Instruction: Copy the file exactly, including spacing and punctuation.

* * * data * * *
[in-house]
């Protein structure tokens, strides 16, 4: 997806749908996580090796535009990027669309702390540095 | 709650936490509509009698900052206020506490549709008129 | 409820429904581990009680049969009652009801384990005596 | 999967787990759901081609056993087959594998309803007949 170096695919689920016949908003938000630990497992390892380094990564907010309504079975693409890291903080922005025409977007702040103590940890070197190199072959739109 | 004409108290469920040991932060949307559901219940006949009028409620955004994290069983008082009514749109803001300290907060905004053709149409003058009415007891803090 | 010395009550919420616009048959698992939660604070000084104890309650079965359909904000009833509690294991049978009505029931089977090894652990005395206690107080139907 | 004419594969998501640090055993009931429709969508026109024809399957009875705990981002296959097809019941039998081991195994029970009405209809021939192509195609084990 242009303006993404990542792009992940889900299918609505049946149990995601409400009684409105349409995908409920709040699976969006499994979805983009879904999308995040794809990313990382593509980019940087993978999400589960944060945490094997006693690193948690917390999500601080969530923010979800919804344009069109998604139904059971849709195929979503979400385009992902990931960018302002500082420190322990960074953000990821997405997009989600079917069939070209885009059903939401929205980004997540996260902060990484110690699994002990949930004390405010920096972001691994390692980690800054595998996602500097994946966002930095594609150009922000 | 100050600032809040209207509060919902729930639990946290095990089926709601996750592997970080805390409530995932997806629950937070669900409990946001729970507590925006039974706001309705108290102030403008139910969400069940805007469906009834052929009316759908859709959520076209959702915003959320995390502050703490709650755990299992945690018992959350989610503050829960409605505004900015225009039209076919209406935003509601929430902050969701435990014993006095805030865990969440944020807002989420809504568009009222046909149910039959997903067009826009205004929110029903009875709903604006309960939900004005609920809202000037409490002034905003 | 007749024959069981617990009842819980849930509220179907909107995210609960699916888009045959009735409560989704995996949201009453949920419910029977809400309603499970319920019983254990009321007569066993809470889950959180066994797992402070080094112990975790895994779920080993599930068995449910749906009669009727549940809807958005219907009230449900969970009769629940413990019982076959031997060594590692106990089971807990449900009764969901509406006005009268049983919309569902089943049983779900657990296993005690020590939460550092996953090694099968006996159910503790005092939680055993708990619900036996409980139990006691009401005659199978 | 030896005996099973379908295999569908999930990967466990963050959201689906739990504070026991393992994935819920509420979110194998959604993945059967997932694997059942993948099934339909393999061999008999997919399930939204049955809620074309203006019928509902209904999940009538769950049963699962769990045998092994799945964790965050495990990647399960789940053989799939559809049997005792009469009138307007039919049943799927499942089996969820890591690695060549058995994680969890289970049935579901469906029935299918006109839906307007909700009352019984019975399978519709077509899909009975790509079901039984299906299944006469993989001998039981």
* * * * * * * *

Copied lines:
[in-house]
């Protein structure tokens, strides 16, 4: 997806749908996580090796535009990027669309702390540095 | 709650936490509509009698900052206020506490549709008129 | 409820429904581990009680049969009652009801384990005596 | 999967787990759901081609056993087959594998309803007949 170096695919689920016949908003938000630990497992390892380094990564907010309504079975693409890291903080922005025409977007702040103590940890070197190199072959739109 | 004409108290469920040991932060949307559901219940006949009028409620955004994290069983008082009514749109803001300290907060905004053709149409003058009415007891803090 | 010395009550919420616009048959698992939660604070000084104890309650079965359909904000009833509690294991049978009505029931089977090894652990005395206690107080139907 | 004419594969998501640090055993009931429709969508026109024809399957009875705990981002296959097809019941039998081991195994029970009405209809021939192509195609084990 242009303006993404990542792009992940889900299918609505049946149990995601409400009684409105349409995908409920709040699976969006499994979805983009879904999308995040794809990313990382593509980019940087993978999400589960944060945490094997006693690193948690917390999500601080969530923010979800919804344009069109998604139904059971849709195929979503979400385009992902990931960018302002500082420190322990960074953000990821997405997009989600079917069939070209885009059903939401929205980004997540996260902060990484110690699994002990949930004390405010920096972001691994390692980690800054595998996602500097994946966002930095594609150009922000 | 100050600032809040209207509060919902729930639990946290095990089926709601996750592997970080805390409530995932997806629950937070669900409990946001729970507590925006039974706001309705108290102030403008139910969400069940805007469906009834052929009316759908859709959520076209959702915003959320995390502050703490709650755990299992945690018992959350989610503050829960409605505004900015225009039209076919209406935003509601929430902050969701435990014993006095805030865990969440944020807002989420809504568009009222046909149910039959997903067009826009205004929110029903009875709903604006309960939900004005609920809202000037409490002034905003 | 007749024959069981617990009842819980849930509220179907909107995210609960699916888009045959009735409560989704995996949201009453949920419910029977809400309603499970319920019983254990009321007569066993809470889950959180066994797992402070080094112990975790895994779920080993599930068995449910749906009669009727549940809807958005219907009230449900969970009769629940413990019982076959031997060594590692106990089971807990449900009764969901509406006005009268049983919309569902089943049983779900657990296993005690020590939460550092996953090694099968006996159910503790005092939680055993708990619900036996409980139990006691009401005659199978 | 030896005996099973379908295999569908999930990967466990963050959201689906739990504070026991393992994935819920509420979110194998959604993945059967997932694997059942993948099934339909393999061999008999997919399930939204049955809620074309203006019928509902209904999940009538769950049963699962769990045998092994799945964790965050495990990647399960789940053989799939559809049997005792009469009138307007039919049943799927499942089996969820890591690695060549058995994680969890289970049935579901469906029935299918006109839906307007909700009352019984019975399978519709077509899909009975790509079901039984299906299944006469993989001998039981």